Bob Dylan- M. Whitmark & Sons ASCAP
While riding on a train goin' west,
I fell asleep for to take my rest.
I dreamed a dream that made me sad,
Concerning myself and the first few friends I had.
With half damp eyes I stared to the room
Where my friends and I spent many an afternoon,
Where we together weathered many a storm,
Laughin' and singin' 'til the early hours of the morn.
By the old wooden stove where our hats were hung,
Our words were told and our songs were sung;
Where we longed for nothin' and were satisfied
Talkin' and a jokin' about the world outside.
With haunted hearts through the heat and cold,
We never thought we could get very old;
We thought we could sit forever in fun
Though our chances really were a million to one.
As easy as it was to tell black from white,
It wasn't all that easy to tell wrong from right;
Our choices were few and the thought never hit
That the road we traveled would ever shatter and split.
How many a year has passed and gone,
And many a gamble has been lost and won;
And many a road taken by many a first friend,
And each one of them I've never seen again.
I wish, I wish, I wish in vain,
That we could sit simply in that room once again;
Ten thousand dollars at the drop of a hat,
I'd give it all gladly if our lives could be like that.
This album was released in 1967. This song says so much about the feeling of the times.
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My Friend, J. C. Moore
He was a real friend—
The kind who accepted you like you were,
Who loved you in spite of your faults.
He would speak frankly to you when he thought you were wrong,
But you know he told you what he thought because he loved you too much to deceive you.
He loved the excitement of a challenge,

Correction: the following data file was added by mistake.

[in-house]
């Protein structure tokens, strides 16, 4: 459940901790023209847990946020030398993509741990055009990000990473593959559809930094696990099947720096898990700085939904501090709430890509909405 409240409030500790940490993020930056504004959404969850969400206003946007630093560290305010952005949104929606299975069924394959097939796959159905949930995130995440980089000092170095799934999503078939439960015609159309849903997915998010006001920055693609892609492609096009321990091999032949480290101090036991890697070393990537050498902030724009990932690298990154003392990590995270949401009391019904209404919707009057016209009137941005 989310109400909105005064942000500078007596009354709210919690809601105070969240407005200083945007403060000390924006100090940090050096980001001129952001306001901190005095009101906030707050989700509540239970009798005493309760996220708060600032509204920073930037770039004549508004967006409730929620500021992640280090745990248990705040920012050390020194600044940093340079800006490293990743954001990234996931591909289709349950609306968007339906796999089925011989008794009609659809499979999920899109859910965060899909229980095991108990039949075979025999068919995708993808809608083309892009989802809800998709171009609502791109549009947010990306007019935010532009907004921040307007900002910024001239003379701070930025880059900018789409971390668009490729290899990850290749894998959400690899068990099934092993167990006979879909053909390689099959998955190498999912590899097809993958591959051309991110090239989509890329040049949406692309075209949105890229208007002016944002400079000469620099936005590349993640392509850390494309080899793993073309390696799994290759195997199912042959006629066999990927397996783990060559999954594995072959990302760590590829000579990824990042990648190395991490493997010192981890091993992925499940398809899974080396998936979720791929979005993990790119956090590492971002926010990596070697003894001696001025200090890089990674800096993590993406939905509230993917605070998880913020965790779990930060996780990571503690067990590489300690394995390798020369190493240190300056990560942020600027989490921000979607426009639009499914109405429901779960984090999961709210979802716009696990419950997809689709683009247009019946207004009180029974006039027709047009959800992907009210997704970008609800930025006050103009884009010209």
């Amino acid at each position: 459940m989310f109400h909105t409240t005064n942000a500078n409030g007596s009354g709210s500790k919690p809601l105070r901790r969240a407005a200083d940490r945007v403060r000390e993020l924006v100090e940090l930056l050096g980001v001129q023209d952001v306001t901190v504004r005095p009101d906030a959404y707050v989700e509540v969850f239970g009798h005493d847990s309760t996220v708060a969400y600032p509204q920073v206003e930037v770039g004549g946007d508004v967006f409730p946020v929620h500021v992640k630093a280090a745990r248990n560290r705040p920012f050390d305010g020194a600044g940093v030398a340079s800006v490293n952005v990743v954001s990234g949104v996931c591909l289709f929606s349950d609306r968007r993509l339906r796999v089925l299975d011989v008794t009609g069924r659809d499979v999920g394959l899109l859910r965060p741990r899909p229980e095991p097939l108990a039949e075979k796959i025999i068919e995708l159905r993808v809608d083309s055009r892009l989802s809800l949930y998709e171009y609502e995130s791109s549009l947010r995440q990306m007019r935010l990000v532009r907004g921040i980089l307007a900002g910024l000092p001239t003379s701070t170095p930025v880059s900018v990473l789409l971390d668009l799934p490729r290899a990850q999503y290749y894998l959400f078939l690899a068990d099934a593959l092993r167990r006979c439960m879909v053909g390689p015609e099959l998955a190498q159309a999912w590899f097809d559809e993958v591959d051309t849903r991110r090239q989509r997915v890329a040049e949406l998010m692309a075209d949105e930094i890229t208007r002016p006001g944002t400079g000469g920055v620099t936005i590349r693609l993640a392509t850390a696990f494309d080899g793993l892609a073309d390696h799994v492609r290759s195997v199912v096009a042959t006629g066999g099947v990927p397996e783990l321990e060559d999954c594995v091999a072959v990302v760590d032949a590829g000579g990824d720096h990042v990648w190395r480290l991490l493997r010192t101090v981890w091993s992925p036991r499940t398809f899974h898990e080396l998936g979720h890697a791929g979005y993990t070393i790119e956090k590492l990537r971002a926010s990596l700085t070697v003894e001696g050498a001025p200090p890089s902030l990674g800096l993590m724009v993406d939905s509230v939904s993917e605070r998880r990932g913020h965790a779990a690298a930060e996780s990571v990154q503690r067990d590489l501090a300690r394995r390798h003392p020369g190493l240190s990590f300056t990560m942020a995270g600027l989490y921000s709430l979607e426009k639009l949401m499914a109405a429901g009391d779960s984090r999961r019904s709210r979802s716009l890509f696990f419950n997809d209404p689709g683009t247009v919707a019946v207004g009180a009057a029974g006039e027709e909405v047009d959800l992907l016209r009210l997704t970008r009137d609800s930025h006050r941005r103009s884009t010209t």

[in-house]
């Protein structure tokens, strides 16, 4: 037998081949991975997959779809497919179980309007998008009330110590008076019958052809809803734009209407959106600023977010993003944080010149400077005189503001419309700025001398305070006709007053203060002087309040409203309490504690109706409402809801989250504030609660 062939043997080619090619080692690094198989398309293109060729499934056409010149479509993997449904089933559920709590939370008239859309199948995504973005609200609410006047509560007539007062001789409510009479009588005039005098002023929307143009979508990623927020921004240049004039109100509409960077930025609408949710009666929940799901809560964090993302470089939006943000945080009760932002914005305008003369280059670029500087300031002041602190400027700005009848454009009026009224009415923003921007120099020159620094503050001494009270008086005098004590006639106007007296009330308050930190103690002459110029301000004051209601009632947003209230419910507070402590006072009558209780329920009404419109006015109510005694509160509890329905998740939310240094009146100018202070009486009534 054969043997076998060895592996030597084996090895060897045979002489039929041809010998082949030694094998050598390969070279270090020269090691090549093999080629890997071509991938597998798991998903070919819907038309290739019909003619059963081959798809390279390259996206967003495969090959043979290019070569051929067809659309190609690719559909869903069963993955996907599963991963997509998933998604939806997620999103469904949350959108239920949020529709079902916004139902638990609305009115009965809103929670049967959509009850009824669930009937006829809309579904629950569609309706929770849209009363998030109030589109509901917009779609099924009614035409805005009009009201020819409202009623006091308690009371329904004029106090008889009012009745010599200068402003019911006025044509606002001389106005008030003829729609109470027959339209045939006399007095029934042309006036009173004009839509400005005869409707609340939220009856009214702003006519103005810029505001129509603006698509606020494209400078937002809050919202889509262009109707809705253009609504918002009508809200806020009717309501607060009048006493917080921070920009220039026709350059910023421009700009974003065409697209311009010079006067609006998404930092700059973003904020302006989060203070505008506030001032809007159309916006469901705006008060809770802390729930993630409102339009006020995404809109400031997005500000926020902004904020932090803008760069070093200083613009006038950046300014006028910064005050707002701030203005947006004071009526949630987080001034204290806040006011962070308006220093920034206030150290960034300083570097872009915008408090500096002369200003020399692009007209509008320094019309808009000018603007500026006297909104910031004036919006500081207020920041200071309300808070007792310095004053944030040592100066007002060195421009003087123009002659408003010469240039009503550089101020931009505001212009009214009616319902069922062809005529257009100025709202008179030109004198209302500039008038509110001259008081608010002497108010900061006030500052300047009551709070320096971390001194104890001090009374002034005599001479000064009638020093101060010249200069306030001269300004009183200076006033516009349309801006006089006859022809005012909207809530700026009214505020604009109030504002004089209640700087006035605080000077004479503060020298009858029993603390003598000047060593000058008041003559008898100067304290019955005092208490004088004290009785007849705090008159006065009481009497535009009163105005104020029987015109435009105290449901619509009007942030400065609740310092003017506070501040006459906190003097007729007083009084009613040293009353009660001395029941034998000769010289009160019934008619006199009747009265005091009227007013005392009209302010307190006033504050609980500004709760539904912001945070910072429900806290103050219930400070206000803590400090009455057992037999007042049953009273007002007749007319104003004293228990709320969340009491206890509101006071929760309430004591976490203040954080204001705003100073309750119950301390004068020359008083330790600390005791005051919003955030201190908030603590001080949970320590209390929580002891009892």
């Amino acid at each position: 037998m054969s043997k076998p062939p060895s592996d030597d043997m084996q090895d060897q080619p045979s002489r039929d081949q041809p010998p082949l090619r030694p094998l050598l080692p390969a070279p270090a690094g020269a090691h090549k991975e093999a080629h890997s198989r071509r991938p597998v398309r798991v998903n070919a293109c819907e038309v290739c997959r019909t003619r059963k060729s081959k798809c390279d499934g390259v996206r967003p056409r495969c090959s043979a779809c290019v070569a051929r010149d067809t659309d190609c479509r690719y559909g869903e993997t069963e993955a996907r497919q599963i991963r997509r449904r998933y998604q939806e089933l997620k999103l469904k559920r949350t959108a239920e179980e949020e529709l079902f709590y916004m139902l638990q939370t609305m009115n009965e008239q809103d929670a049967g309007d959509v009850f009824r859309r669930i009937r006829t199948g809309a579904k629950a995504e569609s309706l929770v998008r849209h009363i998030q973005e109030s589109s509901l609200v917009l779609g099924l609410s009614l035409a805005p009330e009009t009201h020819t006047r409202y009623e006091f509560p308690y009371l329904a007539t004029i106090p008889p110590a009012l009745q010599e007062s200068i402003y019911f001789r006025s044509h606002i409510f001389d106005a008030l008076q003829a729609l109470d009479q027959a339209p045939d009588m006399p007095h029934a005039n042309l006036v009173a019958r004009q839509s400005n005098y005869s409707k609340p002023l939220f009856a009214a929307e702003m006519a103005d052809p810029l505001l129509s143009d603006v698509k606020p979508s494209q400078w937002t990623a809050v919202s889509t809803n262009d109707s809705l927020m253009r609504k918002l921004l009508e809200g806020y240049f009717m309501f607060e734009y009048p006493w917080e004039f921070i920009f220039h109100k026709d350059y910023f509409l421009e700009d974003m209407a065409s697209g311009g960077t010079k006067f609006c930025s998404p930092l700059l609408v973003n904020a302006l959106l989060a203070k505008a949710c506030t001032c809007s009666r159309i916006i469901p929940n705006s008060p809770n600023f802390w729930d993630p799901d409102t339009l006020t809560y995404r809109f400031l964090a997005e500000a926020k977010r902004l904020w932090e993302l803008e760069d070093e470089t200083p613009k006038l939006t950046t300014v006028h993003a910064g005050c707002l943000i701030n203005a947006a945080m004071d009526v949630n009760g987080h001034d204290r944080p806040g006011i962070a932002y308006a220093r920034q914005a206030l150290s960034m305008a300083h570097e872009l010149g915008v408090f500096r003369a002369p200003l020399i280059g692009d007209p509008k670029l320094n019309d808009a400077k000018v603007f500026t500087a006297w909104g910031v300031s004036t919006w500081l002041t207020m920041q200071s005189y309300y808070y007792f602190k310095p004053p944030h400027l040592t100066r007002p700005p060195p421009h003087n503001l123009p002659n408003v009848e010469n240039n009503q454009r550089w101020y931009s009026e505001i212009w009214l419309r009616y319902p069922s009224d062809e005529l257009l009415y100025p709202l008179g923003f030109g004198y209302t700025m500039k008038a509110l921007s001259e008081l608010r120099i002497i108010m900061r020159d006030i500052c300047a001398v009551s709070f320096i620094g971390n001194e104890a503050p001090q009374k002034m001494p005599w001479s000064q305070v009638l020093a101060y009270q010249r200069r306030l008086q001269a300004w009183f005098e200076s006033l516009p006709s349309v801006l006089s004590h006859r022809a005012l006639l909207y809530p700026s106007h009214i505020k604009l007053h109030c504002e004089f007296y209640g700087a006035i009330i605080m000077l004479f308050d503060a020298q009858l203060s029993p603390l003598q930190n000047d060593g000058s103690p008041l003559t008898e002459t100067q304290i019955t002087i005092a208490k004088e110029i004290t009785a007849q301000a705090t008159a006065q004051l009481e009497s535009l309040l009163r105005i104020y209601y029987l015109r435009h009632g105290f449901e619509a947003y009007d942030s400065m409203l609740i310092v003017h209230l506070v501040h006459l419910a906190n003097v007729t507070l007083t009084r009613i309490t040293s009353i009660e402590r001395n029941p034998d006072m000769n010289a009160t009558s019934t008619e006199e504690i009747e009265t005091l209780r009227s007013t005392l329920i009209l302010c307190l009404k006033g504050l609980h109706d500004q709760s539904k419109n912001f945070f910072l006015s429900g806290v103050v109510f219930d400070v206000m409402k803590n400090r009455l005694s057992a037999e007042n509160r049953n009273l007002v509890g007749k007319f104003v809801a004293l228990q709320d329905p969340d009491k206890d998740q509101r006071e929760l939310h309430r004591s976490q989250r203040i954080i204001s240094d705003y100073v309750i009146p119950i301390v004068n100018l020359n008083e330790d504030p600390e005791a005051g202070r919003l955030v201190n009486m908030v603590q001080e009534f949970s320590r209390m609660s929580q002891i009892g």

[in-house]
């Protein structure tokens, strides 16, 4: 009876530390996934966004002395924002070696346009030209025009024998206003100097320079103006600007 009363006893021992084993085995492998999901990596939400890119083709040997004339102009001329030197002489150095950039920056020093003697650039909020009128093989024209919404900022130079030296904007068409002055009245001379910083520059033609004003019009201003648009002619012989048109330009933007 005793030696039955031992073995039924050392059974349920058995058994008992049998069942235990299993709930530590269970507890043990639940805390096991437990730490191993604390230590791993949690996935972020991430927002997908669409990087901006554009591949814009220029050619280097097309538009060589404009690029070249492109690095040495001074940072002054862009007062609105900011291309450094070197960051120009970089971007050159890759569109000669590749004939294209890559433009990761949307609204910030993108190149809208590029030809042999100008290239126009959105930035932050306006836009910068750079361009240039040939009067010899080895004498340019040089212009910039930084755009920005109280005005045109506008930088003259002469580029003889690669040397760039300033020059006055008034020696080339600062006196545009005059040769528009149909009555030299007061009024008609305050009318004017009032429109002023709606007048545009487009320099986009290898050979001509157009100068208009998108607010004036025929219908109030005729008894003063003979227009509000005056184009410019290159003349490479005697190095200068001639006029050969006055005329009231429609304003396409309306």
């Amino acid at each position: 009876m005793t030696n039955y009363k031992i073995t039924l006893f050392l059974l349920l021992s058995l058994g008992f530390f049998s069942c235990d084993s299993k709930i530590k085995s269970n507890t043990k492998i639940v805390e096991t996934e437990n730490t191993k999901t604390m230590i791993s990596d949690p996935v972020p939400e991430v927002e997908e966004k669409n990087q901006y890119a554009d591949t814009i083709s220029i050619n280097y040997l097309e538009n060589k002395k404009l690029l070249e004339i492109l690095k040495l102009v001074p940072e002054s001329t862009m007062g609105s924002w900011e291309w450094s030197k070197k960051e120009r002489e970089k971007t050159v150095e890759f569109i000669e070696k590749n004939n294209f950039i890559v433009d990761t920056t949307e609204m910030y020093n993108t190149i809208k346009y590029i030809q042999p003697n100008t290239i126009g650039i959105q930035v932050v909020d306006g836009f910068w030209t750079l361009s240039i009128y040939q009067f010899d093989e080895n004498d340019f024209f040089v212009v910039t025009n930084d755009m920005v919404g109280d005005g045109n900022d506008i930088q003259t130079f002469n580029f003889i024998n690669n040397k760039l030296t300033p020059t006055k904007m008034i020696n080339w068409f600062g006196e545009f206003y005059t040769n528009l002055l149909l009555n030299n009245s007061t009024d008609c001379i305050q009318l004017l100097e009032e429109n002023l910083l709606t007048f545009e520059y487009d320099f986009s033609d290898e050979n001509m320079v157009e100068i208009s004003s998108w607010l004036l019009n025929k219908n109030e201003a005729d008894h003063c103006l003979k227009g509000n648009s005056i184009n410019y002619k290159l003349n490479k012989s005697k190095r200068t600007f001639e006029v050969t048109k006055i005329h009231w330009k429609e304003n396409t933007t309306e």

The joy of pioneering.
He was not afraid of life.
He kept on learning and growing and making new friends.
He loved persons more than things,
Although much of his career was spent in handling money and building buildings.
He never lost her perspective nor failed to see the forest as well as the trees.
There was a jaunty spirit about him which led him to ski and to wear a tam and ride a bicycle.
He was willing to help others achieve their goals, and often sat back and let them take the credit for work he did.
He believed in that motto, “It is amazing how much you can accomplish if you don’t care who receives the credit.”
He turned some people off with his frankness,
But he communicated with many more who found his straightforwardness refreshing.
He was a self-starter, an innovator who created novel approaches to solving old problems.
He would have made a reputation as an international banker or a professional in the State Department,
But he chose the mission field and Christian education,
And his contribution to thousands will live on and on.
He chose the better part,
And I am thankful to have been privileged to call him friend.
—M. Norvel Young
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Naomi to Sam Summer, 1972
this is dedicated to
good old Sam
through times of emotional ups and downs
romantic highs and suicidal lows
if rather independently morose—
and who most certainly has
brightened many an otherwise-dark afternoon
with slightly furrowed brown
in the driver’s seat of various and sundry
(though mostly just old)
(or at least volkswagen)
i won’t write down specifics
(though heaven knows i am plagued with such
a memory and an given quite happily to
over-sentimentality and carved or decoupaged
boxes full of bits of rocks and pocket
watches that never plan to work again.)
we will be concerned mostly here
the colors of people and days
six o’clocks in the mornings
and children’s faces.
(the rousing worship services, family get-togethers,
first-time-for-everything’s, prayers, music,
accidents and feelings i believe will just
have to wait)
if you can’t remember exactly where i fit in
with licorice and hummingbirds
please don’t worry about it
it was only after reading a suicide note from
Rodgers and Hammerstein
that i looked up
the color of your eyes.
So hard to break down barriers
Verses hide better than prose
Long days instead of talks
Barbed granite in fear of affection.
But it’s there.
If it’s taken the long way around
my goodness what a fine ride
and who’s to argue
It wasn’t so boring
Certainly quite fine.
bird feeders and Topanga canyon
(oh, no, Mr. Jackson! Are we going to
Topanga Canyon again?)
Are we going to run out of gas again,
Oh, no, we’re going to run out of gas again, kids.
Get your walking shoes on.)
deserve a thank you now and then.
Thank you, she said blushingly.
It takes so long to know the feeling of a person.
Thank you for those times.
— N.F. Harper